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With typical modern depictions of werewolves (ie: turning into wolf-human hybrids) the victim suffers temporary amnesia and a loss of personality while transformed, is put into a state of extreme predatory hunger. And when they return to normal, they have no memory of what happened, and are in a state of confusion that may or may not be the result of lingering neurochemicals.

What kind of changes would have to occur in the brain in order for those effects to manifest? Based on my own limited knowledge of the brain, at the very least the transformation would probably cause the prefrontal cortex and hippocampus to be partially shut down.

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    $\begingroup$ Are we talking about the modern version of a werewolf, which is actually a weird hybrid of man and wolf, or the original definition of a shape change into an actual wolf? (Please take the time to read the wikipedia article.) This is like asking about vampires. You need to explain the exact nature of your werewolf or we can't answer the question - because there are too many versions out there to simply guess. $\endgroup$ – JBH Dec 28 '18 at 18:32
  • $\begingroup$ Definitely the modern half-man/half-wolf interpretation, so I'll edit to make that clarification. Thanks for pointing that out. $\endgroup$ – Zauber Paracelsus Dec 28 '18 at 18:36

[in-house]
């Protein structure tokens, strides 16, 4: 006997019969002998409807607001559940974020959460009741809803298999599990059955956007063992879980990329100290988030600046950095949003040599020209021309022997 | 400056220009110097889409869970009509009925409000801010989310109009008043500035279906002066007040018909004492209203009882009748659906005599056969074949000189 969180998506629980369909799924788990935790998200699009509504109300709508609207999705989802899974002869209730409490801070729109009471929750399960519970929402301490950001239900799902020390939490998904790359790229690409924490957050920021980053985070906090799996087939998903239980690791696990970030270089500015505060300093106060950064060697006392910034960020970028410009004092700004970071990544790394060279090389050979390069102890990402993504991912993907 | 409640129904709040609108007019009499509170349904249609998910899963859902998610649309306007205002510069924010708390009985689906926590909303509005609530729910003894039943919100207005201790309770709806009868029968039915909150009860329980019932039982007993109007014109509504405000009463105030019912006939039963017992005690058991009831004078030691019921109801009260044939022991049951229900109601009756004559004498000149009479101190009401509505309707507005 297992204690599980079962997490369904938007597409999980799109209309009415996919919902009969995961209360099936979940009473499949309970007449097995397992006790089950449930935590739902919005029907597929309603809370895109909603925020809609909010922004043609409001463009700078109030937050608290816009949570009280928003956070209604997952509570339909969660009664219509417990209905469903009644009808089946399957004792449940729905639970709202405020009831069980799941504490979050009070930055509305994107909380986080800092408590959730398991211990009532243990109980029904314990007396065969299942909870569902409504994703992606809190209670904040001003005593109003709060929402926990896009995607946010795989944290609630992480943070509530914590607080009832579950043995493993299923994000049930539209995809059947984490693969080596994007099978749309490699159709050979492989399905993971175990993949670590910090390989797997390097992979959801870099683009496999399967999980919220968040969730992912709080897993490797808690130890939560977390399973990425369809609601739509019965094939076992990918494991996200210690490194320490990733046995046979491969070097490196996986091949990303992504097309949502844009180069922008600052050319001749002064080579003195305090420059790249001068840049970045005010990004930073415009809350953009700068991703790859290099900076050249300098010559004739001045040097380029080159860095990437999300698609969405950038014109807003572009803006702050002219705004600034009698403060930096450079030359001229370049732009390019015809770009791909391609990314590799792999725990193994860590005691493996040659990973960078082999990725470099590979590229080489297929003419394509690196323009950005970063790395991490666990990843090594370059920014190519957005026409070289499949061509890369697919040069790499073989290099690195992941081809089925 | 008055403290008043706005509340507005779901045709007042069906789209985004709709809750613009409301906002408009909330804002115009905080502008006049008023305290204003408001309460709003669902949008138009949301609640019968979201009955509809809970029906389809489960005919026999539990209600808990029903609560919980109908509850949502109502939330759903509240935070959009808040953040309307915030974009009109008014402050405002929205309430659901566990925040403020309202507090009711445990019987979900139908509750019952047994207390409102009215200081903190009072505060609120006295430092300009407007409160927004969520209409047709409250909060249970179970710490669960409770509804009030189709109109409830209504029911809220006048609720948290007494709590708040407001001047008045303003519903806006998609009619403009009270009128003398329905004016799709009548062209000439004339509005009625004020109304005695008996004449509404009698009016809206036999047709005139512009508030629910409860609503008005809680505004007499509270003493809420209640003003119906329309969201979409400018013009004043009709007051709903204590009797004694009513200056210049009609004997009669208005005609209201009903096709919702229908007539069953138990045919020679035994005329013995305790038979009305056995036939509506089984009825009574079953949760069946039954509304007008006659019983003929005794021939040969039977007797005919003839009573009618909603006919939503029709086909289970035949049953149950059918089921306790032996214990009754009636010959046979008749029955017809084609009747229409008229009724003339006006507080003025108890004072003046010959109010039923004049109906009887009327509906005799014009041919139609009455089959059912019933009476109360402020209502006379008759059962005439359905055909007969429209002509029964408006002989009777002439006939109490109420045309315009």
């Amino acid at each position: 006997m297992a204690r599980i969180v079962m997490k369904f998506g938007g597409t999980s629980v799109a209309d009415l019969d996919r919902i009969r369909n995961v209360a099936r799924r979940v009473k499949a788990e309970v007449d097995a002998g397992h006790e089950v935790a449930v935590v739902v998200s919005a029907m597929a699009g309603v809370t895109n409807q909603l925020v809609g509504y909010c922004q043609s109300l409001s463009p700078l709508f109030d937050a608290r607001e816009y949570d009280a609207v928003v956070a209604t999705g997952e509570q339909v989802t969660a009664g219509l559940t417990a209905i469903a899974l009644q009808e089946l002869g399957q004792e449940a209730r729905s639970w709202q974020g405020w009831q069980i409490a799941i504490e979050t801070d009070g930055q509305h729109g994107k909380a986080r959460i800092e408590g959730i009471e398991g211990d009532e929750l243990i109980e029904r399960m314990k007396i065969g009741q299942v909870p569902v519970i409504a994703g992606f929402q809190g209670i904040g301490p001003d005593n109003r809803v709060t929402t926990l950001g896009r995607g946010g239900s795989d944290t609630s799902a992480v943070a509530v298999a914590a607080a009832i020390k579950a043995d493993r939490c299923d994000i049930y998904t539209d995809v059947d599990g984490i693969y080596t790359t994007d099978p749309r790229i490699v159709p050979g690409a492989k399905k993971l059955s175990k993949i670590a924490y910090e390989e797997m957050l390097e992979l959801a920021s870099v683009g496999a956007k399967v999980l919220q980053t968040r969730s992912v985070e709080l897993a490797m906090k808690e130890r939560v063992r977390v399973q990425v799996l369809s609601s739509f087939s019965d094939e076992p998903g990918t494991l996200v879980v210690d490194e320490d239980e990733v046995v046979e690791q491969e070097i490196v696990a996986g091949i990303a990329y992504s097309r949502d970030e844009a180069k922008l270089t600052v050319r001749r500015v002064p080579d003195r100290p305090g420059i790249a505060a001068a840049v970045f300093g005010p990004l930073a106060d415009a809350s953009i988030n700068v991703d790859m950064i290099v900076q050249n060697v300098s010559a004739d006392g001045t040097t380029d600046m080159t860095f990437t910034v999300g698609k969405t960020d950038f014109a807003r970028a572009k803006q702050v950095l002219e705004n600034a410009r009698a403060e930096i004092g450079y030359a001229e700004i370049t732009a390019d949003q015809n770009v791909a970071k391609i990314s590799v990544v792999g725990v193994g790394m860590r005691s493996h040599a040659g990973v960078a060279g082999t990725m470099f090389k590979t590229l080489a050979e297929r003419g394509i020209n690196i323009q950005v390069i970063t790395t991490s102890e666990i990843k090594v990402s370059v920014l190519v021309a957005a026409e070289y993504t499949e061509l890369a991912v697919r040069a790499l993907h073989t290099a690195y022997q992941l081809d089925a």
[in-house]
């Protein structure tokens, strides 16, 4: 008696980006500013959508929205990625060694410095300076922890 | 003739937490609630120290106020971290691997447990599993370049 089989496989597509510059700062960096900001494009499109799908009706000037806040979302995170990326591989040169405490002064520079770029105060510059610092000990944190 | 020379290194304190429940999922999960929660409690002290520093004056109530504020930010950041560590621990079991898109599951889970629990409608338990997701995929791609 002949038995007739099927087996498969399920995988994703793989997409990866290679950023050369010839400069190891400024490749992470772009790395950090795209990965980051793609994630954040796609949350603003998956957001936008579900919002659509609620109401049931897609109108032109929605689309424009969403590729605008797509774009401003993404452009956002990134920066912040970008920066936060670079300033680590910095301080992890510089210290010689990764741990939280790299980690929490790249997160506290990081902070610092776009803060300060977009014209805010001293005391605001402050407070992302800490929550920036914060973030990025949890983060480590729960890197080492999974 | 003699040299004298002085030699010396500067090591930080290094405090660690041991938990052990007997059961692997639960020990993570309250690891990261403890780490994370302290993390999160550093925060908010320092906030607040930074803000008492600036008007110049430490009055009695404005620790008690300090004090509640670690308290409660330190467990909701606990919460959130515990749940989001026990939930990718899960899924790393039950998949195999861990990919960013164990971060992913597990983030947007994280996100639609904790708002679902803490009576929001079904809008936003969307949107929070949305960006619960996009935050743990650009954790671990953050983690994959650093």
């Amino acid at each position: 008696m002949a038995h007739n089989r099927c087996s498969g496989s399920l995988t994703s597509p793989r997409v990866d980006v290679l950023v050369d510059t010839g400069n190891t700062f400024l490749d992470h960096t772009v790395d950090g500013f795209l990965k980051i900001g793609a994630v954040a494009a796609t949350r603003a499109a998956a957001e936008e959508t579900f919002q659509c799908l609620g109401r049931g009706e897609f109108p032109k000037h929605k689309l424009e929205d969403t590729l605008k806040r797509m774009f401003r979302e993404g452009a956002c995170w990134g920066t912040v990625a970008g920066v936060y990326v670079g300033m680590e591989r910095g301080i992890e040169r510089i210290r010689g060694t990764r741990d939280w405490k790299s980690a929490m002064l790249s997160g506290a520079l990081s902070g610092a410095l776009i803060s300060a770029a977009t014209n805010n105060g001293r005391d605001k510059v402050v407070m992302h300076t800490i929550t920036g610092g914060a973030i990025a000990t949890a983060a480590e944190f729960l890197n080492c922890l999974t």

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If wolf abilities appear in the transformed, a large chunk of the brain which processes visual information will have to be rewired into dealing with smells. Since memories and skills are produced by physical changes in the brain (neuron connections, we think) these require some way to preserve necessary information to allow the re-imposition of these changes after each transformation back to human. Either that, or changes to the mechanism which controls memory access, and as far as I know that is still largely a mystery. Certainly it is well-known that memory is widely distributed through the brain, so changing the access process would seem necessary.

Plus, it's worth considering that humans have about 5 million olfactory sensors and dogs in excess of 200 million.

Impulse control/aggression seem to be largely a pre-frontal function, and you've covered that. I'd suggest the the limbic system would also be affected.

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